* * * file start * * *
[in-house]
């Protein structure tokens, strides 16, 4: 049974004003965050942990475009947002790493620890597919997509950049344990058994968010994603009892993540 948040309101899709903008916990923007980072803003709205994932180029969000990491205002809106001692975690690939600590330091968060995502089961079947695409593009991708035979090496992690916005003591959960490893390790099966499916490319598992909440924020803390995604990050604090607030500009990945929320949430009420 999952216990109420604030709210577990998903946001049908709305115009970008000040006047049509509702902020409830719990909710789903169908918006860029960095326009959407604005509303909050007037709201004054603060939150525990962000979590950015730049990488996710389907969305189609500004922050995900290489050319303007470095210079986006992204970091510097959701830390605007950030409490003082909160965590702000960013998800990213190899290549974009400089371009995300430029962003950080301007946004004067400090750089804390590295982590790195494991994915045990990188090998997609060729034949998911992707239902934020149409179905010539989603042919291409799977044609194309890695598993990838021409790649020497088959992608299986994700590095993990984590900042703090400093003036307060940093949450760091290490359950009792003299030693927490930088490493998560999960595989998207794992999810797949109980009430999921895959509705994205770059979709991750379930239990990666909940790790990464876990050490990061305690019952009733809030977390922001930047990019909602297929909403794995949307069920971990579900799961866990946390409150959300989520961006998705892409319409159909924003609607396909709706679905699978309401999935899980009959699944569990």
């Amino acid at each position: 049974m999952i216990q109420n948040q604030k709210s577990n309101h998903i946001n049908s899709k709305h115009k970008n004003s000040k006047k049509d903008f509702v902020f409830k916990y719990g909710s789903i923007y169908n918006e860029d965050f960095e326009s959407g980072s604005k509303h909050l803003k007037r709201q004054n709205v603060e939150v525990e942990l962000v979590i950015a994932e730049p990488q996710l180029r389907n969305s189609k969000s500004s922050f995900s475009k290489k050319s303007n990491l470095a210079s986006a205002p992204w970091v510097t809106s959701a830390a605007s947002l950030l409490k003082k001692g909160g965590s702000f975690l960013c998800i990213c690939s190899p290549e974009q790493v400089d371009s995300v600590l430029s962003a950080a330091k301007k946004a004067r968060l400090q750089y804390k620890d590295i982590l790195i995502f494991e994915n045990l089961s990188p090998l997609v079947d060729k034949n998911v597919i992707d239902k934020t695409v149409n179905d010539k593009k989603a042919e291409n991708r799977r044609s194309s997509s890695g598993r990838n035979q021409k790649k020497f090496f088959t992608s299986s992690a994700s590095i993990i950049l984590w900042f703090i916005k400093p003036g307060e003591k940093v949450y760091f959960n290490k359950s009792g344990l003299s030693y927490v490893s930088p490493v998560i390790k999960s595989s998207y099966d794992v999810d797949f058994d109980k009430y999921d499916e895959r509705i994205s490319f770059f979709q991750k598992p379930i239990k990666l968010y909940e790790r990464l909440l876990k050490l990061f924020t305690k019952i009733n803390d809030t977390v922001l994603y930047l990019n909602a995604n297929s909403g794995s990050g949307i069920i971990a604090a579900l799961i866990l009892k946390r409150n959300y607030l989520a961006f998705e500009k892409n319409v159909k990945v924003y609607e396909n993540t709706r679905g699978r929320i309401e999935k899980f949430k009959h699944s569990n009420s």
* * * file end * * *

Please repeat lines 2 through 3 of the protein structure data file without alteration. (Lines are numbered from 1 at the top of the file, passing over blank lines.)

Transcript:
């Protein structure tokens, strides 16, 4: 049974004003965050942990475009947002790493620890597919997509950049344990058994968010994603009892993540 948040309101899709903008916990923007980072803003709205994932180029969000990491205002809106001692975690690939600590330091968060995502089961079947695409593009991708035979090496992690916005003591959960490893390790099966499916490319598992909440924020803390995604990050604090607030500009990945929320949430009420 999952216990109420604030709210577990998903946001049908709305115009970008000040006047049509509702902020409830719990909710789903169908918006860029960095326009959407604005509303909050007037709201004054603060939150525990962000979590950015730049990488996710389907969305189609500004922050995900290489050319303007470095210079986006992204970091510097959701830390605007950030409490003082909160965590702000960013998800990213190899290549974009400089371009995300430029962003950080301007946004004067400090750089804390590295982590790195494991994915045990990188090998997609060729034949998911992707239902934020149409179905010539989603042919291409799977044609194309890695598993990838021409790649020497088959992608299986994700590095993990984590900042703090400093003036307060940093949450760091290490359950009792003299030693927490930088490493998560999960595989998207794992999810797949109980009430999921895959509705994205770059979709991750379930239990990666909940790790990464876990050490990061305690019952009733809030977390922001930047990019909602297929909403794995949307069920971990579900799961866990946390409150959300989520961006998705892409319409159909924003609607396909709706679905699978309401999935899980009959699944569990």
């Amino acid at each position: 049974m999952i216990q109420n948040q604030k709210s577990n309101h998903i946001n049908s899709k709305h115009k970008n004003s000040k006047k049509d903008f509702v902020f409830k916990y719990g909710s789903i923007y169908n918006e860029d965050f960095e326009s959407g980072s604005k509303h909050l803003k007037r709201q004054n709205v603060e939150v525990e942990l962000v979590i950015a994932e730049p990488q996710l180029r389907n969305s189609k969000s500004s922050f995900s475009k290489k050319s303007n990491l470095a210079s986006a205002p992204w970091v510097t809106s959701a830390a605007s947002l950030l409490k003082k001692g909160g965590s702000f975690l960013c998800i990213c690939s190899p290549e974009q790493v400089d371009s995300v600590l430029s962003a950080a330091k301007k946004a004067r968060l400090q750089y804390k620890d590295i982590l790195i995502f494991e994915n045990l089961s990188p090998l997609v079947d060729k034949n998911v597919i992707d239902k934020t695409v149409n179905d010539k593009k989603a042919e291409n991708r799977r044609s194309s997509s890695g598993r990838n035979q021409k790649k020497f090496f088959t992608s299986s992690a994700s590095i993990i950049l984590w900042f703090i916005k400093p003036g307060e003591k940093v949450y760091f959960n290490k359950s009792g344990l003299s030693y927490v490893s930088p490493v998560i390790k999960s595989s998207y099966d794992v999810d797949f058994d109980k009430y999921d499916e895959r509705i994205s490319f770059f979709q991750k598992p379930i239990k990666l968010y909940e790790r990464l909440l876990k050490l990061f924020t305690k019952i009733n803390d809030t977390v922001l994603y930047l990019n909602a995604n297929s909403g794995s990050g949307i069920i971990a604090a579900l799961i866990l009892k946390r409150n959300y607030l989520a961006f998705e500009k892409n319409v159909k990945v924003y609607e396909n993540t709706r679905g699978r929320i309401e999935k899980f949430k009959h699944s569990n009420s």